Finesse, KRS-One and O.C. leave your head banging on “Brainstorm/P.S.K.” as the trio combine to attack the mic with three hard-hitting verses behind a beat that makes you want to fight. KRS-One also shows up with Finesse on top of a booming drum pattern on “No Gimmicks.”
Single “Hip 2 Da Game” is often viewed as the most complete track on the album on the strength of its full instrumental and bars that remind you of the name Lord Finesse made for himself. The vocal sample of Big Daddy Kane’s “mmm, mmm, mmm” set the tone for the inspiriting vibe siezed in “Food For Thought,” another one of The Awakening‘s better records.
Lord Finesse comes rude and lyrically puts himself on display on “Flip Da Style,” “True and Livin‘” and “Speak Ya Peace” (featuring A.G. & Diamond D). The only complaint anyone can have about the cut exhibited on “Words From Da Ak” is the fact that it is only one minute and 34 seconds in length.
After roughly three years of recording, the D.I.T.C. album was officially released by Tommy Boy Records in February of 2000, a week following the one-year anniversary of Big L’s death. D.I.T.C. delivers the grimey goods and even includes features from Big Pun, KRS-One and Cuban Link.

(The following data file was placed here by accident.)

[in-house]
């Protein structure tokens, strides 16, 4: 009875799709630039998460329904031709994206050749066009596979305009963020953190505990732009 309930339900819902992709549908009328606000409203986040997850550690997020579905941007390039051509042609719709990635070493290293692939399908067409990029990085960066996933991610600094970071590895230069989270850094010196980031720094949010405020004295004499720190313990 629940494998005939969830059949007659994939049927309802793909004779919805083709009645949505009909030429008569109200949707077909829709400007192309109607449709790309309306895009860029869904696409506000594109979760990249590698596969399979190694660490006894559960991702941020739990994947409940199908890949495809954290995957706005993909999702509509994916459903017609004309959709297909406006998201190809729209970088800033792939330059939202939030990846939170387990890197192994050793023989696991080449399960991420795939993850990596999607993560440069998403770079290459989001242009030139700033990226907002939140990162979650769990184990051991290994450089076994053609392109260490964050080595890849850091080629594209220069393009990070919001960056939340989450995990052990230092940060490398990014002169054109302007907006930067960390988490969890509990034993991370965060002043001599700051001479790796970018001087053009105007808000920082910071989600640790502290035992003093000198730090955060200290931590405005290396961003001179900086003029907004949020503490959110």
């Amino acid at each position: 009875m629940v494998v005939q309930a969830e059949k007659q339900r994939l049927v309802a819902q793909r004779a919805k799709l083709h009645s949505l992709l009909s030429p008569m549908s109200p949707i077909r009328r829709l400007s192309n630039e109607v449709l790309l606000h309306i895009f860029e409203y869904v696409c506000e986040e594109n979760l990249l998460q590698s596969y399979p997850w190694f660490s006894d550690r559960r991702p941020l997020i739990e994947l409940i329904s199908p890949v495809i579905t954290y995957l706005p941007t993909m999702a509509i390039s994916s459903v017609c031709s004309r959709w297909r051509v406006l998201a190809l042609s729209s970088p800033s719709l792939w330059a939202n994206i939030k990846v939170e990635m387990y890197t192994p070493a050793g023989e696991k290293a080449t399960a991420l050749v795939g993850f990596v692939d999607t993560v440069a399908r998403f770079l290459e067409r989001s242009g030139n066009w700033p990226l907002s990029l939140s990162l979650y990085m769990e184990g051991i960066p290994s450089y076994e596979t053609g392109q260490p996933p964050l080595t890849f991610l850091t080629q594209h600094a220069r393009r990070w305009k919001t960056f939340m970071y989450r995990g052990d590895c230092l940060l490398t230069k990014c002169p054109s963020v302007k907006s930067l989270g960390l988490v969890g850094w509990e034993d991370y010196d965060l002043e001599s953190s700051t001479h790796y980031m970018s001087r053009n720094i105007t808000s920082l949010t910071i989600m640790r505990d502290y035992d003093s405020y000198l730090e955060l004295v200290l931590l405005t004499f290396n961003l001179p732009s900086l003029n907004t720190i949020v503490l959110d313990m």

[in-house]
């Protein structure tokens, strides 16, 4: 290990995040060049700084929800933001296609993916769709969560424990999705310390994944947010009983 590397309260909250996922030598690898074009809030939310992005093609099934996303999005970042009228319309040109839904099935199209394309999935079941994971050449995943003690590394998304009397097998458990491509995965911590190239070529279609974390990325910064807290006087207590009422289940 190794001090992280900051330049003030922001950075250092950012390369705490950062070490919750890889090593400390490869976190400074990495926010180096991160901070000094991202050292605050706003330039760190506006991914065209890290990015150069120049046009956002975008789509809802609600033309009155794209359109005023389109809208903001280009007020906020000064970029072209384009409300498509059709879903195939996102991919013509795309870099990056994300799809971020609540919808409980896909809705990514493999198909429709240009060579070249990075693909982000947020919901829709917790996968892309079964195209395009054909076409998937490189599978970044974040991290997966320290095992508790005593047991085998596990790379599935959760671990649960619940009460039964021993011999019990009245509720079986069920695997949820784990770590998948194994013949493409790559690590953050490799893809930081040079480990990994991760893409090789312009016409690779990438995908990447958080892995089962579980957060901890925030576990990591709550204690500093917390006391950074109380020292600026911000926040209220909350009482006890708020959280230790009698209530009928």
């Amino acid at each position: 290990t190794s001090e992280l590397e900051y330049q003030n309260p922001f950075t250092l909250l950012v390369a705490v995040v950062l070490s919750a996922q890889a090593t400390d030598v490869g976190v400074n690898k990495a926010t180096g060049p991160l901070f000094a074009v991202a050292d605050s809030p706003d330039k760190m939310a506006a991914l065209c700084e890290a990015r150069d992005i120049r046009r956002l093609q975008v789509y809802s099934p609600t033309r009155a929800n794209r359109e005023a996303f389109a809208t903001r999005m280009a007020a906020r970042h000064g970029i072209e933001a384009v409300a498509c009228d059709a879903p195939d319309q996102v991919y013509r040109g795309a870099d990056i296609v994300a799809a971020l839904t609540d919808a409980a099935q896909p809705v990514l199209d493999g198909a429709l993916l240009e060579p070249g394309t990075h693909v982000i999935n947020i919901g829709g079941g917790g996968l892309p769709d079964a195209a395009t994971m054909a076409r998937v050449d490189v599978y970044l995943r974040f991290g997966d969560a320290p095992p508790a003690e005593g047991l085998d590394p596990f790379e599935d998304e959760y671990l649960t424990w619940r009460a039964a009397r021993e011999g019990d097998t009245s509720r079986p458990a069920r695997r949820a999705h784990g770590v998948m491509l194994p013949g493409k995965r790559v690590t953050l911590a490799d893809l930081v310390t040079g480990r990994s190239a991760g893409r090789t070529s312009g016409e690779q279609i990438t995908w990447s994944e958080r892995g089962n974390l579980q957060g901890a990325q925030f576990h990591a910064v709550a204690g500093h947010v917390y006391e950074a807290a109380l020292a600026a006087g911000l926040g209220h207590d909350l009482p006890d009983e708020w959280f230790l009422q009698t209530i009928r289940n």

While he was heavily involved in D.I.T.C.’s formation and production, Lord Finesse unfortunately contributed just four verses on the album. On the bright side, Big L layed down 11, highlighted by “Way of Life” and DJ Premier’s “Da Enemy” and “Thick.”
Finesse, Big L, O.C. and A.G. collaborate over one of the best Showbiz cuts on the album in “Stand Strong,” and they get the job done with Diamond D and Fat Joe on single “Day One.” You may have also heard that instrumental on Puff Daddy’s 1997 track “Young Gs” with Biggie and Jay-Z.
Lord Finesse is one of the best rappers and producers of his time and generally speaking, it’s a shame how little he is mentioned. His sales simply do not reflect on how good he is at his craft or the influence he had on the come up. He never conquered the commercial scene, but make no mistake about it, Lord Finesse is one of the all-time greatest punchline rappers and lyricists to ever grace the mic.
Hip hop wouldn’t be the same without him. As he notes on “Hip 2 Da Game,” “rap without Finesse is like life without oxygen.”